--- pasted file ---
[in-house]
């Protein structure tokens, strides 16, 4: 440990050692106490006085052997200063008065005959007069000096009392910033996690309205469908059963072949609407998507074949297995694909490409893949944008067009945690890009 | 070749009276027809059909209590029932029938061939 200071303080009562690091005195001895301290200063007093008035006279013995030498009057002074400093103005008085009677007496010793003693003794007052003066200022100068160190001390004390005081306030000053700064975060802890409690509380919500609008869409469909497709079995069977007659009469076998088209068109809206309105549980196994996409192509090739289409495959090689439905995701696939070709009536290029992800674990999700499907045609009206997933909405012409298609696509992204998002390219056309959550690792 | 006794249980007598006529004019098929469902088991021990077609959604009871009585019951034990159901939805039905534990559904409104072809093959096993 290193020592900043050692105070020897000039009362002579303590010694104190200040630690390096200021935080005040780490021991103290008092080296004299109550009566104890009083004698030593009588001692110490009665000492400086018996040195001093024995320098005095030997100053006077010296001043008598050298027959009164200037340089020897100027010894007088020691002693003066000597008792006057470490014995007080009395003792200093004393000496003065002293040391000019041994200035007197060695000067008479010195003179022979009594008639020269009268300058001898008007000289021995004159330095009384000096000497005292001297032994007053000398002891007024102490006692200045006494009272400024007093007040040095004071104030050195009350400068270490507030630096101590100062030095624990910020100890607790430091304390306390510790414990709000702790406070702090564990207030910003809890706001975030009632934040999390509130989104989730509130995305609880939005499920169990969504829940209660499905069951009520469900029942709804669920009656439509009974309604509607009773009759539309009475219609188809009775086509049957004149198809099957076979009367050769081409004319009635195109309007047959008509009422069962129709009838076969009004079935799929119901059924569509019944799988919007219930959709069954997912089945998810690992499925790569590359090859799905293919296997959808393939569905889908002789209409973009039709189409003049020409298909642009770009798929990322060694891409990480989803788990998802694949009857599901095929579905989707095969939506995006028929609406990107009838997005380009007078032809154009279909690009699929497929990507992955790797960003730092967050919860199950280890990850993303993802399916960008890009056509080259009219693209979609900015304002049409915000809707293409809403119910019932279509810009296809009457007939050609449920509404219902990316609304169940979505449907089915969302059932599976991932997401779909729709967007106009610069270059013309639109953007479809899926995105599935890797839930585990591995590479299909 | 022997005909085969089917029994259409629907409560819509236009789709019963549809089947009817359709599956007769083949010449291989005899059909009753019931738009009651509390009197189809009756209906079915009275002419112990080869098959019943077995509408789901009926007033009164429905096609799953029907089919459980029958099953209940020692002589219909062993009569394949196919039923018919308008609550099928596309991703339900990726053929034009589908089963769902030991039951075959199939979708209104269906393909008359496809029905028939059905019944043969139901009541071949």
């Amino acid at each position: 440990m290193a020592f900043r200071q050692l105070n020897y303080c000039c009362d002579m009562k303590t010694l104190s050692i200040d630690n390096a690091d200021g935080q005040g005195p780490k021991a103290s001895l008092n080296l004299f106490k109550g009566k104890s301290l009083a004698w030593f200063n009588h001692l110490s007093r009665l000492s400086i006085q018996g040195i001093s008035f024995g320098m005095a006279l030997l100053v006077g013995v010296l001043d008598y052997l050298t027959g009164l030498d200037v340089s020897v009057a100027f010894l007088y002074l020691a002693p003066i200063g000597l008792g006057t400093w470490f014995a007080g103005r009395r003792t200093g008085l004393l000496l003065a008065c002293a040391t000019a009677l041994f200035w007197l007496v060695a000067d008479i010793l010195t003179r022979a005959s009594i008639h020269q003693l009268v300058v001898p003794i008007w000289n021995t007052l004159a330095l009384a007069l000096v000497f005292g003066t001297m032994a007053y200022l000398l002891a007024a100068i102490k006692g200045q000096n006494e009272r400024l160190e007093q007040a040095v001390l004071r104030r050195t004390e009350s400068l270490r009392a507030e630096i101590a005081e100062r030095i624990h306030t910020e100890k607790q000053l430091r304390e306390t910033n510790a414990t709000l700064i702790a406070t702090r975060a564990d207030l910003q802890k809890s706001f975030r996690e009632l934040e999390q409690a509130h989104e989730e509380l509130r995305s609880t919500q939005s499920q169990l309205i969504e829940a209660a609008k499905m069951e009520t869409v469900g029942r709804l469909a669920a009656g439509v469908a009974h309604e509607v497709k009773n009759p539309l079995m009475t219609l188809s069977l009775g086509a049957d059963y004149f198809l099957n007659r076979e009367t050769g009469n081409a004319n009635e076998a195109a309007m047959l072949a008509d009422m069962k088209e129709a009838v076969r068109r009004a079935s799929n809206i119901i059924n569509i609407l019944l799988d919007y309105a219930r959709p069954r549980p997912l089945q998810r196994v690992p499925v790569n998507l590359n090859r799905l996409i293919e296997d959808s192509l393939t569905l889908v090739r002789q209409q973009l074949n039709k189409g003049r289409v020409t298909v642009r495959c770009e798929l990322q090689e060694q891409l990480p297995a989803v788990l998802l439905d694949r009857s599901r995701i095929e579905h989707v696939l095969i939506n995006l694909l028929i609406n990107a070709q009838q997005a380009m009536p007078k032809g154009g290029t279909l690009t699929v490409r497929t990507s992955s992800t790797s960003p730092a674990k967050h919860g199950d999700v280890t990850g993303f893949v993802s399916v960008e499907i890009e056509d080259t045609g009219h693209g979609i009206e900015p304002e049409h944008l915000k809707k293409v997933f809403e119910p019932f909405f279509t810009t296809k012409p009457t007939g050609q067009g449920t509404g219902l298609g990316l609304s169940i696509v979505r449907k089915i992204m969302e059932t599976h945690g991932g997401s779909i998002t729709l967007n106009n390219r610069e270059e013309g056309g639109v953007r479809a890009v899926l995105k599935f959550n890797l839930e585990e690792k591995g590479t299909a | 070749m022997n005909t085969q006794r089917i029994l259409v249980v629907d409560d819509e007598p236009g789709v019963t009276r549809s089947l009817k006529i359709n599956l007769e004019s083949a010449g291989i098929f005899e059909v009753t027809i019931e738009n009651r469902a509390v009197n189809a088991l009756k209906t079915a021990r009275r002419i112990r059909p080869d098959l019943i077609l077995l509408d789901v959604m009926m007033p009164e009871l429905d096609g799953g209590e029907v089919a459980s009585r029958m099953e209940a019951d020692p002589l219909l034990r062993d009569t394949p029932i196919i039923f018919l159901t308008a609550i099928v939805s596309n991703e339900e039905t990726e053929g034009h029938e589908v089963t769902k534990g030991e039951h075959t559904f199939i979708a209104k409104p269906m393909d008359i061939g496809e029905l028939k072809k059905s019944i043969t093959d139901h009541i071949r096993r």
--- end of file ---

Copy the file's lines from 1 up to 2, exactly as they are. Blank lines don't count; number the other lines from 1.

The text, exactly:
[in-house]
């Protein structure tokens, strides 16, 4: 440990050692106490006085052997200063008065005959007069000096009392910033996690309205469908059963072949609407998507074949297995694909490409893949944008067009945690890009 | 070749009276027809059909209590029932029938061939 200071303080009562690091005195001895301290200063007093008035006279013995030498009057002074400093103005008085009677007496010793003693003794007052003066200022100068160190001390004390005081306030000053700064975060802890409690509380919500609008869409469909497709079995069977007659009469076998088209068109809206309105549980196994996409192509090739289409495959090689439905995701696939070709009536290029992800674990999700499907045609009206997933909405012409298609696509992204998002390219056309959550690792 | 006794249980007598006529004019098929469902088991021990077609959604009871009585019951034990159901939805039905534990559904409104072809093959096993 290193020592900043050692105070020897000039009362002579303590010694104190200040630690390096200021935080005040780490021991103290008092080296004299109550009566104890009083004698030593009588001692110490009665000492400086018996040195001093024995320098005095030997100053006077010296001043008598050298027959009164200037340089020897100027010894007088020691002693003066000597008792006057470490014995007080009395003792200093004393000496003065002293040391000019041994200035007197060695000067008479010195003179022979009594008639020269009268300058001898008007000289021995004159330095009384000096000497005292001297032994007053000398002891007024102490006692200045006494009272400024007093007040040095004071104030050195009350400068270490507030630096101590100062030095624990910020100890607790430091304390306390510790414990709000702790406070702090564990207030910003809890706001975030009632934040999390509130989104989730509130995305609880939005499920169990969504829940209660499905069951009520469900029942709804669920009656439509009974309604509607009773009759539309009475219609188809009775086509049957004149198809099957076979009367050769081409004319009635195109309007047959008509009422069962129709009838076969009004079935799929119901059924569509019944799988919007219930959709069954997912089945998810690992499925790569590359090859799905293919296997959808393939569905889908002789209409973009039709189409003049020409298909642009770009798929990322060694891409990480989803788990998802694949009857599901095929579905989707095969939506995006028929609406990107009838997005380009007078032809154009279909690009699929497929990507992955790797960003730092967050919860199950280890990850993303993802399916960008890009056509080259009219693209979609900015304002049409915000809707293409809403119910019932279509810009296809009457007939050609449920509404219902990316609304169940979505449907089915969302059932599976991932997401779909729709967007106009610069270059013309639109953007479809899926995105599935890797839930585990591995590479299909 | 022997005909085969089917029994259409629907409560819509236009789709019963549809089947009817359709599956007769083949010449291989005899059909009753019931738009009651509390009197189809009756209906079915009275002419112990080869098959019943077995509408789901009926007033009164429905096609799953029907089919459980029958099953209940020692002589219909062993009569394949196919039923018919308008609550099928596309991703339900990726053929034009589908089963769902030991039951075959199939979708209104269906393909008359496809029905028939059905019944043969139901009541071949």